If your star’s too dim, change your planet!

To make the models work, various atmospheric compositions have been tried. Ammonia (NH3) was an early attempt at a solution, but it is destroyed too quickly to reach high enough concentrations. CO2 is generally the favored solution since it is released from the Earth’s interior and potentially well-regulated by the carbon-silicate cycle. However, since CO2 may not have been present at sufficiently high concentrations, methane (CH4) is also introduced into many models, sourced partly by geologic processes but overwhelmingly by methanogenic single-celled organisms. Increasing CH4 could raise the global mean temperature by 14 K, but the precise level is important because too much CH4 causes organic hazes that would decrease that effect. Nitrogen could help increase the effectiveness of other greenhouse gases and warm the atmosphere through increased pressure, but ultimately is not consistent with the geochemical constraints. 

Other sources of warming in the models come from Earth’s changing albedo and rotation. An emerged land area of as little as 2 or 3% of the Earth’s surface during the Archean (compared to 27% today), predominantly composed of barren continents of dark basalt, would help lower Earth’s albedo. Perhaps the most important difference that can now be accounted for in the 3D models compared to previous 1D models is the feedback from cloud dynamics. Lower atmosphere clouds dominantly cool via increased albedo and upper atmosphere clouds dominantly warm via the greenhouse effect (see Figure 2). With a lower number of condensation nuclei for cloud droplets to form from the lower number of biological sources during the Archean, lower atmosphere clouds may have been thinner, and so had less of an albedo effect. The interactions between cloud cover, land area, and different types of radiation are complicated but ultimately allow for greater greenhouse warming under less outrageous CO2 levels than the earlier models necessitated.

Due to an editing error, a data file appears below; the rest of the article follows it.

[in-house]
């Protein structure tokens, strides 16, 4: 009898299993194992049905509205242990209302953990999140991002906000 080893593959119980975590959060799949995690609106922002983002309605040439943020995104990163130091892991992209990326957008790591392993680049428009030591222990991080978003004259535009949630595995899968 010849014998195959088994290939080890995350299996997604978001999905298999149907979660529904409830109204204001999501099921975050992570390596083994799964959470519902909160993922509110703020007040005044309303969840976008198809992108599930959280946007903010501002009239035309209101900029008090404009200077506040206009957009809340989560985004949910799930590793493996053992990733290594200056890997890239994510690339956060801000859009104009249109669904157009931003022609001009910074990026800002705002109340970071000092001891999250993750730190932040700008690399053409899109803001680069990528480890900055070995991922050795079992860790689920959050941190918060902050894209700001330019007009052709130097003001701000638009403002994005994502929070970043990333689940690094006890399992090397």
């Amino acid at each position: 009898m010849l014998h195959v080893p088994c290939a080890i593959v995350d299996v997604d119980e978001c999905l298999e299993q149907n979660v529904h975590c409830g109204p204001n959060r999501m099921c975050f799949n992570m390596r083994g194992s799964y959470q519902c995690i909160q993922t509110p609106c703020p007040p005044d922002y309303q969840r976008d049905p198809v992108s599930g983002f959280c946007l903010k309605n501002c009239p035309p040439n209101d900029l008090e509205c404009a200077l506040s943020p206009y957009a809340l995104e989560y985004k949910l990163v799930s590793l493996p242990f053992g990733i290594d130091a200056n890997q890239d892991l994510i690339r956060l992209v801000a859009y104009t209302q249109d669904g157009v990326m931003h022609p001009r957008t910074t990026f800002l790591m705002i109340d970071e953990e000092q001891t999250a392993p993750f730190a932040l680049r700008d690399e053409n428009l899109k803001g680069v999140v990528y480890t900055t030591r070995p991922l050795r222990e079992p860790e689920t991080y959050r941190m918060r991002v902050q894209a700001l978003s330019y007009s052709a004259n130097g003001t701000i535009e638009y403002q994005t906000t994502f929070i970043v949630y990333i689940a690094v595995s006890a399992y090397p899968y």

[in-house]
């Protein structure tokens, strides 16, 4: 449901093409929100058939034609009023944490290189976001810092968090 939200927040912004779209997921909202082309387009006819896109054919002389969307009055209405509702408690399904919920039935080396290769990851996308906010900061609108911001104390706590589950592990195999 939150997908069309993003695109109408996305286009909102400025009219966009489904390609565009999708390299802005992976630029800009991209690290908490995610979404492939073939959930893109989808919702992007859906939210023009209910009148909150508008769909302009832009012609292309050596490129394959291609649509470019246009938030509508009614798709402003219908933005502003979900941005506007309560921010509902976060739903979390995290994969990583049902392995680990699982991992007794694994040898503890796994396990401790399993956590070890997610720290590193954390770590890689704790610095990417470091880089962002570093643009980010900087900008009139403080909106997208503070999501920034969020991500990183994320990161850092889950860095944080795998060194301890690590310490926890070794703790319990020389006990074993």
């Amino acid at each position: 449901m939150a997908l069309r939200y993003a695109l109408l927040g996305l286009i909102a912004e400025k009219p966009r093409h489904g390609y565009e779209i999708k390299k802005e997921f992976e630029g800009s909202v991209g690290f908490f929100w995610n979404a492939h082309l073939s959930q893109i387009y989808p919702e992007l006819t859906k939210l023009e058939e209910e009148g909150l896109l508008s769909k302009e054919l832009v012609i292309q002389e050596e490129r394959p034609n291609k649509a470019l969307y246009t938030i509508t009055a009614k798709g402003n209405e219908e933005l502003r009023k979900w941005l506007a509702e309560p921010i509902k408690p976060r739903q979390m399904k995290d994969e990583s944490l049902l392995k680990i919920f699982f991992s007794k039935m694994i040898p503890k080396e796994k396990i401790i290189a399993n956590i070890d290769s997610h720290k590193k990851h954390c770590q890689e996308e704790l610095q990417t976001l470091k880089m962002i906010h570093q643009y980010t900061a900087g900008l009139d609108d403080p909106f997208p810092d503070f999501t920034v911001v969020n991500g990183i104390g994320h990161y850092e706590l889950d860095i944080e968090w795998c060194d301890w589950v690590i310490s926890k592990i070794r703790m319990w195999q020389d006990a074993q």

Figure 2. Illustration of the possible cloud feedbacks for the present (left) vs Archean Earth (right) across latitude and atmospheric depth. Yellow arrows show global mean insolation and reflection, green arrows show heat flux from surface, red plus signs indicate warming of high latitudes, and blue minus signs indicate cooling of the equatorial region and upper atmosphere compared to present Earth. Overall, the early Earth may have had less low atmosphere clouds and more high atmosphere clouds. Figure 5 from today’s paper.

Complex interactions require complex models